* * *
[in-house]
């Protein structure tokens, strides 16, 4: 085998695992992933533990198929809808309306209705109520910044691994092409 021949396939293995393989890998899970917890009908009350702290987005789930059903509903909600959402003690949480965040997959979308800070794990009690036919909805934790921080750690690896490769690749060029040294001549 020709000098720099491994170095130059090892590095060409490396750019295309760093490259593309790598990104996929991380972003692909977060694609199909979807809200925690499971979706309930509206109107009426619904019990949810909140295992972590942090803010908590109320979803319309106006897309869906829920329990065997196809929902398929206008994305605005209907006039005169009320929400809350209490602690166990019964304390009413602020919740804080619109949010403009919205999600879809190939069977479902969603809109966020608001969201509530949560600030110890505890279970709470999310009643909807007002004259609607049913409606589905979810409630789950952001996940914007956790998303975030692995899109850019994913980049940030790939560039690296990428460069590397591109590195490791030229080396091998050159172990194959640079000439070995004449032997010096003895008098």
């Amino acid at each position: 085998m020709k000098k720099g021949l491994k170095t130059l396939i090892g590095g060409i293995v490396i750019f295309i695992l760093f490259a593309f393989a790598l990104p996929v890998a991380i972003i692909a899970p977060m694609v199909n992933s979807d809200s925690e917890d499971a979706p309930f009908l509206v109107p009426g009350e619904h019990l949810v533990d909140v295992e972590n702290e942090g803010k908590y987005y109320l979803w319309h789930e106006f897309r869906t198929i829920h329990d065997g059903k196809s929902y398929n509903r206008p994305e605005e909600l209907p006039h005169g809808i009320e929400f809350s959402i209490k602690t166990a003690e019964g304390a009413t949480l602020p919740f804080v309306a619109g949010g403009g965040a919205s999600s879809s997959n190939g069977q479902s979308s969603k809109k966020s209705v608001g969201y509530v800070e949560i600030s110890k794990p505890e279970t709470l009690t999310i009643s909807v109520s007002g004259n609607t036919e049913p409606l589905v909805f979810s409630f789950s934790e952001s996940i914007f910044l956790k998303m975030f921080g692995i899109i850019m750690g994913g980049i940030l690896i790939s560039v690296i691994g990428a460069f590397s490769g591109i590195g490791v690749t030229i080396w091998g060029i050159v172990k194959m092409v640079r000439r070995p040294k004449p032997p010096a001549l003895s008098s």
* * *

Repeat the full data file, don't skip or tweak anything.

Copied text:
[in-house]
């Protein structure tokens, strides 16, 4: 085998695992992933533990198929809808309306209705109520910044691994092409 021949396939293995393989890998899970917890009908009350702290987005789930059903509903909600959402003690949480965040997959979308800070794990009690036919909805934790921080750690690896490769690749060029040294001549 020709000098720099491994170095130059090892590095060409490396750019295309760093490259593309790598990104996929991380972003692909977060694609199909979807809200925690499971979706309930509206109107009426619904019990949810909140295992972590942090803010908590109320979803319309106006897309869906829920329990065997196809929902398929206008994305605005209907006039005169009320929400809350209490602690166990019964304390009413602020919740804080619109949010403009919205999600879809190939069977479902969603809109966020608001969201509530949560600030110890505890279970709470999310009643909807007002004259609607049913409606589905979810409630789950952001996940914007956790998303975030692995899109850019994913980049940030790939560039690296990428460069590397591109590195490791030229080396091998050159172990194959640079000439070995004449032997010096003895008098």
């Amino acid at each position: 085998m020709k000098k720099g021949l491994k170095t130059l396939i090892g590095g060409i293995v490396i750019f295309i695992l760093f490259a593309f393989a790598l990104p996929v890998a991380i972003i692909a899970p977060m694609v199909n992933s979807d809200s925690e917890d499971a979706p309930f009908l509206v109107p009426g009350e619904h019990l949810v533990d909140v295992e972590n702290e942090g803010k908590y987005y109320l979803w319309h789930e106006f897309r869906t198929i829920h329990d065997g059903k196809s929902y398929n509903r206008p994305e605005e909600l209907p006039h005169g809808i009320e929400f809350s959402i209490k602690t166990a003690e019964g304390a009413t949480l602020p919740f804080v309306a619109g949010g403009g965040a919205s999600s879809s997959n190939g069977q479902s979308s969603k809109k966020s209705v608001g969201y509530v800070e949560i600030s110890k794990p505890e279970t709470l009690t999310i009643s909807v109520s007002g004259n609607t036919e049913p409606l589905v909805f979810s409630f789950s934790e952001s996940i914007f910044l956790k998303m975030f921080g692995i899109i850019m750690g994913g980049i940030l690896i790939s560039v690296i691994g990428a460069f590397s490769g591109i590195g490791v690749t030229i080396w091998g060029i050159v172990k194959m092409v640079r000439r070995p040294k004449p032997p010096a001549l003895s008098s």